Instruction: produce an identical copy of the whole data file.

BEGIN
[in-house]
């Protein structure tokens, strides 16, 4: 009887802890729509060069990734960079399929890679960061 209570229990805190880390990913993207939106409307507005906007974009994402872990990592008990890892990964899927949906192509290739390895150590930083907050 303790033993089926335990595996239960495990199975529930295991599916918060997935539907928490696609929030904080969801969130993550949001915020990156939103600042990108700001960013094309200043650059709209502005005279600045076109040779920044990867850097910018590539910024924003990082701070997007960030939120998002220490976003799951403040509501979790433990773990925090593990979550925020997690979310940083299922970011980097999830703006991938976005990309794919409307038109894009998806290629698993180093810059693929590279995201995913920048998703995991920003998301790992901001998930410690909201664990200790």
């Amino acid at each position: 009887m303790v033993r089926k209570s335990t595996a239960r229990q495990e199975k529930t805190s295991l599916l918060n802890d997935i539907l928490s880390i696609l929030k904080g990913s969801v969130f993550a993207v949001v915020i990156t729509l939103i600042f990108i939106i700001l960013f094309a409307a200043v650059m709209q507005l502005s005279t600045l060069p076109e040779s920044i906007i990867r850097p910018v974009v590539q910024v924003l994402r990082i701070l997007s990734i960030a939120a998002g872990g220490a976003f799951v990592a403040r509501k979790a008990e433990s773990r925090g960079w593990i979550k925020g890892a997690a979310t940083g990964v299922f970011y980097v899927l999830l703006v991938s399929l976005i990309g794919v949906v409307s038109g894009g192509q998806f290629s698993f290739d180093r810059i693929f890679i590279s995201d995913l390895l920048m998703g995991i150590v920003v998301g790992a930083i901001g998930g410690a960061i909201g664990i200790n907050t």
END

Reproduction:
[in-house]
């Protein structure tokens, strides 16, 4: 009887802890729509060069990734960079399929890679960061 209570229990805190880390990913993207939106409307507005906007974009994402872990990592008990890892990964899927949906192509290739390895150590930083907050 303790033993089926335990595996239960495990199975529930295991599916918060997935539907928490696609929030904080969801969130993550949001915020990156939103600042990108700001960013094309200043650059709209502005005279600045076109040779920044990867850097910018590539910024924003990082701070997007960030939120998002220490976003799951403040509501979790433990773990925090593990979550925020997690979310940083299922970011980097999830703006991938976005990309794919409307038109894009998806290629698993180093810059693929590279995201995913920048998703995991920003998301790992901001998930410690909201664990200790």
């Amino acid at each position: 009887m303790v033993r089926k209570s335990t595996a239960r229990q495990e199975k529930t805190s295991l599916l918060n802890d997935i539907l928490s880390i696609l929030k904080g990913s969801v969130f993550a993207v949001v915020i990156t729509l939103i600042f990108i939106i700001l960013f094309a409307a200043v650059m709209q507005l502005s005279t600045l060069p076109e040779s920044i906007i990867r850097p910018v974009v590539q910024v924003l994402r990082i701070l997007s990734i960030a939120a998002g872990g220490a976003f799951v990592a403040r509501k979790a008990e433990s773990r925090g960079w593990i979550k925020g890892a997690a979310t940083g990964v299922f970011y980097v899927l999830l703006v991938s399929l976005i990309g794919v949906v409307s038109g894009g192509q998806f290629s698993f290739d180093r810059i693929f890679i590279s995201d995913l390895l920048m998703g995991i150590v920003v998301g790992a930083i901001g998930g410690a960061i909201g664990i200790n907050t």